Author(s): Arkal Vittalhegde; Sooraj Mohan; Sharhabeel P S
Linked Author(s): Arkal V Hegde
Keywords: Semicircular breakwater; Incident wave steepness; Dimensionless stability parameter; Dimensionless depth parameter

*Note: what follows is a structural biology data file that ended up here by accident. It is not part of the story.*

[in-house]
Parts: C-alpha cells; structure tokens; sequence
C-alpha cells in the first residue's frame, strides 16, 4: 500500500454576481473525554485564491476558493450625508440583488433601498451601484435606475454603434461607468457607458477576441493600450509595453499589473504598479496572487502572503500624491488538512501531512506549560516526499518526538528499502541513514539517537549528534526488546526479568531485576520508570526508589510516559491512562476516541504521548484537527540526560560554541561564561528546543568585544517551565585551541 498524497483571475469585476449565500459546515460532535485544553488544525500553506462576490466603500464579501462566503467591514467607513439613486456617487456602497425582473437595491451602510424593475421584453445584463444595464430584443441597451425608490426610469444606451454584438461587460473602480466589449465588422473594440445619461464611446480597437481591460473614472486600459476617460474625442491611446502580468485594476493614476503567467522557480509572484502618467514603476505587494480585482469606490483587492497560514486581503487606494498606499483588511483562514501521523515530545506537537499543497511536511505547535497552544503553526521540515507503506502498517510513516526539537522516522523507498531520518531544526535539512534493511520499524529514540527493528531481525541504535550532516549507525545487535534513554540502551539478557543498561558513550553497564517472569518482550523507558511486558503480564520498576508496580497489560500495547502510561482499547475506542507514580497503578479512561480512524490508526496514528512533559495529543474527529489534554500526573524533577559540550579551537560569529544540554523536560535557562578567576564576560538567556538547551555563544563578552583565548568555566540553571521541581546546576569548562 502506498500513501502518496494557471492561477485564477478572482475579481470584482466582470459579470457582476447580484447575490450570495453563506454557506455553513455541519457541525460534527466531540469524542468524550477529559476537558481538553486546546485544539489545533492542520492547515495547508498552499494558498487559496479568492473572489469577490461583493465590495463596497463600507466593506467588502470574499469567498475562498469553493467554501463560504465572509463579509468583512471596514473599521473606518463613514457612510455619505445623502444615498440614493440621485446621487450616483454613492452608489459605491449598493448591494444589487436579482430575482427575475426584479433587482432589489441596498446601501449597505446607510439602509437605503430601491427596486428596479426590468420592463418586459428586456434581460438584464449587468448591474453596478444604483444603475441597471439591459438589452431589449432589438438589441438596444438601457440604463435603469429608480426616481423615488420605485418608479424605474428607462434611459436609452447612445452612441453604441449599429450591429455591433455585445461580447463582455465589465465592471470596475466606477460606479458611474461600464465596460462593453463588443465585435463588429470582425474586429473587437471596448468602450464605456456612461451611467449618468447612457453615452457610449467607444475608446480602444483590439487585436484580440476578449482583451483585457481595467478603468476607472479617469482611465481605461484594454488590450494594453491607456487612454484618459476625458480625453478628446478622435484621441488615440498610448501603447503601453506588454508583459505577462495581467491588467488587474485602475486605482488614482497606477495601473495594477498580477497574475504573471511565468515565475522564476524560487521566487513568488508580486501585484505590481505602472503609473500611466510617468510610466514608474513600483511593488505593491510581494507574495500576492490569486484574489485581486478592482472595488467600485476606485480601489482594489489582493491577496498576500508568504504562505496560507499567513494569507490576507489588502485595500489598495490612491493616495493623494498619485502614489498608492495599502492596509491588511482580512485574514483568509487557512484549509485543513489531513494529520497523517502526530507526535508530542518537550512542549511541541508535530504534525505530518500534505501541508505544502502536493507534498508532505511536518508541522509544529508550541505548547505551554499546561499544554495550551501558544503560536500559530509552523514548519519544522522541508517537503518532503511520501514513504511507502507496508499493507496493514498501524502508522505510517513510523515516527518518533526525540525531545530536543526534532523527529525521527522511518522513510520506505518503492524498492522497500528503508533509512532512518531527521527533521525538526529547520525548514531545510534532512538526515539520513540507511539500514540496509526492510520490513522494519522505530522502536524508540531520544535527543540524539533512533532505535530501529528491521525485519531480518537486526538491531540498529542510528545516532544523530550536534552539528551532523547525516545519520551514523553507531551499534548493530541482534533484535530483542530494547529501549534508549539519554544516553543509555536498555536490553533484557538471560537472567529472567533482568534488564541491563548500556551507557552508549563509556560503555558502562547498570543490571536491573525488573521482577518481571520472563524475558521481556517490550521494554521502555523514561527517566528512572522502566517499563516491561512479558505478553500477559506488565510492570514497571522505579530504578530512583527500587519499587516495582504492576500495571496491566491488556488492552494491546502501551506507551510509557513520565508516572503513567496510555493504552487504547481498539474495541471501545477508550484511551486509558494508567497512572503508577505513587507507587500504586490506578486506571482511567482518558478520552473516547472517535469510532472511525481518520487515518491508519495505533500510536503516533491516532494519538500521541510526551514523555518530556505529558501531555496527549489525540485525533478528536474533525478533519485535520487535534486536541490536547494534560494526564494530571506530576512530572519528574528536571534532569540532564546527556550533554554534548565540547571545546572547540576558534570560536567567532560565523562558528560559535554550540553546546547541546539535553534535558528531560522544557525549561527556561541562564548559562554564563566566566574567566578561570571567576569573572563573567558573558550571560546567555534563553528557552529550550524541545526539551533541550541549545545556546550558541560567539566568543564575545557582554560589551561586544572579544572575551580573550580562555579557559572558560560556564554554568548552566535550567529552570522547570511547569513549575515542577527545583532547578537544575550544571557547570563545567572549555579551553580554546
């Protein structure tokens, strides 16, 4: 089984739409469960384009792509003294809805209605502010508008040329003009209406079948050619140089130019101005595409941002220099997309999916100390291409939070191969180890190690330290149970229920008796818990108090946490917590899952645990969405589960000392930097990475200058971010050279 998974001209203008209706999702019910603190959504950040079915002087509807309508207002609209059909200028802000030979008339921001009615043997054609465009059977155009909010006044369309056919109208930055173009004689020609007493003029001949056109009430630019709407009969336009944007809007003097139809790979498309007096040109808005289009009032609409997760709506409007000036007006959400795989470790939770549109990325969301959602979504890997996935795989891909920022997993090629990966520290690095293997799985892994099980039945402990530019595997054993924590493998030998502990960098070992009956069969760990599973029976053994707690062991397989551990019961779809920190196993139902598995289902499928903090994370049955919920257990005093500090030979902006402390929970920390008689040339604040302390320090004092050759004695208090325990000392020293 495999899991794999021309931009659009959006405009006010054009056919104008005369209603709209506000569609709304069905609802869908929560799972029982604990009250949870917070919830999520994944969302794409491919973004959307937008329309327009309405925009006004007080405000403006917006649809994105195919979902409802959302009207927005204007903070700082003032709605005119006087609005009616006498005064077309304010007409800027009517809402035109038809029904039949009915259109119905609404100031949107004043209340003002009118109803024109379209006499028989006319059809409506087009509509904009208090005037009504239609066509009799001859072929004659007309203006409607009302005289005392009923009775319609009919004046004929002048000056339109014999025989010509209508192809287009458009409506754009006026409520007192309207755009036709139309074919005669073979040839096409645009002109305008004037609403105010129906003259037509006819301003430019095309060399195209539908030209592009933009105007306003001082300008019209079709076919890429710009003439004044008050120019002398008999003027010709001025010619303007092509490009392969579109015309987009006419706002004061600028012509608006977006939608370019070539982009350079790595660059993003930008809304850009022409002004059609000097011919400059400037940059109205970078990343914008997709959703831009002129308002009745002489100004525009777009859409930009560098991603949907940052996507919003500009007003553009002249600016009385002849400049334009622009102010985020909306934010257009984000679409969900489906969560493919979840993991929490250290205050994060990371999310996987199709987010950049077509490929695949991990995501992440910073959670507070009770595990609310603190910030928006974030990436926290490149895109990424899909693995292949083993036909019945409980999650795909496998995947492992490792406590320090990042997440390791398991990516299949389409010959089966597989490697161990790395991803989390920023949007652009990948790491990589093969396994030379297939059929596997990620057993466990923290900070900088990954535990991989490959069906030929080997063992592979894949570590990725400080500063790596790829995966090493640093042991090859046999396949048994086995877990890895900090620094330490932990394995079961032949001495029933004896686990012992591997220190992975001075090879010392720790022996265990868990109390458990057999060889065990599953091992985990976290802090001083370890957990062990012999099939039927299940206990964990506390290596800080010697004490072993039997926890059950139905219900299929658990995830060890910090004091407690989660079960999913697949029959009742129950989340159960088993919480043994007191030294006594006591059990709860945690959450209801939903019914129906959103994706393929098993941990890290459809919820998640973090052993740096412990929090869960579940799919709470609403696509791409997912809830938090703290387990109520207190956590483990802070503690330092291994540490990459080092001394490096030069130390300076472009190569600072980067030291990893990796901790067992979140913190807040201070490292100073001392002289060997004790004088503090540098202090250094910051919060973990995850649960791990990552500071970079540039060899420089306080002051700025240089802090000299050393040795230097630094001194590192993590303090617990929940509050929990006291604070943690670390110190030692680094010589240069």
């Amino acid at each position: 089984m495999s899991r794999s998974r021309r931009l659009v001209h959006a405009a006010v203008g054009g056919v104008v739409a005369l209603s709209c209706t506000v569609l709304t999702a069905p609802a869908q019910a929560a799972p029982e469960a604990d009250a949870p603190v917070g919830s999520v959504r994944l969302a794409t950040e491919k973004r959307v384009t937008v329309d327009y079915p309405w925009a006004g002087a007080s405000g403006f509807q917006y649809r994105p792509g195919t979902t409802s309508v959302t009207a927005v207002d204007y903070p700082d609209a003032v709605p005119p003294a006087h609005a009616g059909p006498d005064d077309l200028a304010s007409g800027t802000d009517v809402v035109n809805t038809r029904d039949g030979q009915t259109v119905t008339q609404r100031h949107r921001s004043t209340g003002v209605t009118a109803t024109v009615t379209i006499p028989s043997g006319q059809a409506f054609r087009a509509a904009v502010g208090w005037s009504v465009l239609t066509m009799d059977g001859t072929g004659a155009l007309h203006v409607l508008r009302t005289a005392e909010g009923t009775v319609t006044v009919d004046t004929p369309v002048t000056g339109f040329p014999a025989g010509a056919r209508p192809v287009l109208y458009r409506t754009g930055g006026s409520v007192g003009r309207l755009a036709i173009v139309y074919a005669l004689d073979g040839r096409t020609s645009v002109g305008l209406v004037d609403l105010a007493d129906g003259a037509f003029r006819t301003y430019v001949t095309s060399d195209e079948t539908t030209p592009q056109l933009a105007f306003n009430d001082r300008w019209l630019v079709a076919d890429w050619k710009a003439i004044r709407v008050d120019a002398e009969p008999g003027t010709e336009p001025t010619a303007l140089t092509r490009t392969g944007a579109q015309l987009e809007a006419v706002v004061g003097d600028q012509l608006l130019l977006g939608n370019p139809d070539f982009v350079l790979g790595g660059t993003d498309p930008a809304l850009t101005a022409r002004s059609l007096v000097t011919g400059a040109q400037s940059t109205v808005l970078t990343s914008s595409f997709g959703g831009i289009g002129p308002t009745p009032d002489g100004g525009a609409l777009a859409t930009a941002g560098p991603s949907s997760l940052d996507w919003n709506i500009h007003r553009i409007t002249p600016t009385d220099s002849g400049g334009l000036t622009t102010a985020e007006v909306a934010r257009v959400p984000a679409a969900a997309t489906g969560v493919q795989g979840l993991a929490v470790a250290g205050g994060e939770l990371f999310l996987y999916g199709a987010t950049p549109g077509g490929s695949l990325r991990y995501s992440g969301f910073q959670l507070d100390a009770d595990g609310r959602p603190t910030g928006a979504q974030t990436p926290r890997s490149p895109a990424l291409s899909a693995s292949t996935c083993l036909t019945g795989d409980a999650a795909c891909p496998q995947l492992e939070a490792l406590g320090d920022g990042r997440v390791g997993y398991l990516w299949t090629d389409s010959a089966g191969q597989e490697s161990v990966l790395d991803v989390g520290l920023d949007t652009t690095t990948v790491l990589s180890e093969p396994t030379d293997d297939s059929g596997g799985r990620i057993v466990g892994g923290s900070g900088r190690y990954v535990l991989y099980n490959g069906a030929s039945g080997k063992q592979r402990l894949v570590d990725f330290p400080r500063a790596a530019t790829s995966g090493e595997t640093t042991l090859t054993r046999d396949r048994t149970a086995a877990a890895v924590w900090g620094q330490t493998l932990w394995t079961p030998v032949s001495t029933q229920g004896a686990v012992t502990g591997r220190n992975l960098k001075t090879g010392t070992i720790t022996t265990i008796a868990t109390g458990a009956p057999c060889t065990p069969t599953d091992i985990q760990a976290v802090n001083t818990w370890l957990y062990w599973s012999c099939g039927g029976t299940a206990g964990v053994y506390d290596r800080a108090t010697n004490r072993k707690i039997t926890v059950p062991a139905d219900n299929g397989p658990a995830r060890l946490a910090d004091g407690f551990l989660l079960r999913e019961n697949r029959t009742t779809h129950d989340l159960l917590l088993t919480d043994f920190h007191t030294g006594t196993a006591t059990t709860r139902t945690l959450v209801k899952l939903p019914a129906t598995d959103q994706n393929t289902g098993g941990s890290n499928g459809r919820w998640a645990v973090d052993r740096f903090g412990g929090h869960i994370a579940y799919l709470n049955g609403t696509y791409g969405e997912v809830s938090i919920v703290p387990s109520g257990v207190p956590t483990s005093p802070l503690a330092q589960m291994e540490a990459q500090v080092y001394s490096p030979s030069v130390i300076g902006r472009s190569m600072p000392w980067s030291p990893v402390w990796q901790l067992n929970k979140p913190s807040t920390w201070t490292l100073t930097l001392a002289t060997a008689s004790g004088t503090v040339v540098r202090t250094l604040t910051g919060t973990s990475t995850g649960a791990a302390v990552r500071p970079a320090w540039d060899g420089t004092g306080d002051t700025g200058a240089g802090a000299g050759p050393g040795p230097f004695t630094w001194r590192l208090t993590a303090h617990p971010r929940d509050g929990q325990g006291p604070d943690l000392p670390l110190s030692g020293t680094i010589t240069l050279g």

Abstract: The semicircular breakwater (SBW) is a composite breakwater. The prototype consists of a semicircular caisson made up of pre-stressed concrete resting on a rubble mound. The caisson of the SBW is hollow and it is resting on a rubble mound foundation, thus the weight of the structure and materials get reduced. The wave pressure on the semicircular surface passes through the centre of the circle, so no overturning moment is induced by the wave pressure. The lateral wave force component acting on a semicircular breakwater is smaller than that of vertical component, so the stability against sliding is good. As a whole SBWs are technically advanced, economically viable and aesthetically pleasing. The present paper discusses the results of series of experiments conducted in a two dimensional monochromatic wave flume to determine the critical (minimum) weight required to resist sliding of an emerged nonperforated SBW model. The critical weight required to resist sliding is expressed in terms of dimensionless stability parameter W/γH i 2, where W is the critical (minimum) weight required to resist sliding per unit length of the model, γis the specific weight of water and H i is the incident wave height. The variation of W/γH i 2 with incident wave steepness H i /g T 2 for different values of dimensionless depth parameter ranges d/g T 2, for a constant R/h t =0.92were plotted graphically to analyse the influence of dimensionless depth parameter and other wave parameters on the critical weight required, where d is the depth of water, T is the wave period, R is the radius of the semicircular caisson and h t is the total height of the structure. The wave climate of the Mangaluru coast in India was used for arriving at the various model wave parameters. Incident wave heights (H i) used in the flume experiments varied from 3 to 18 cm, wave periods (T) ranged from 1.4 s to 2.5 s, water depths (d) varied as 35 cm, 40 cm, 45cm in the experiments and the model scale adopted is 1:30.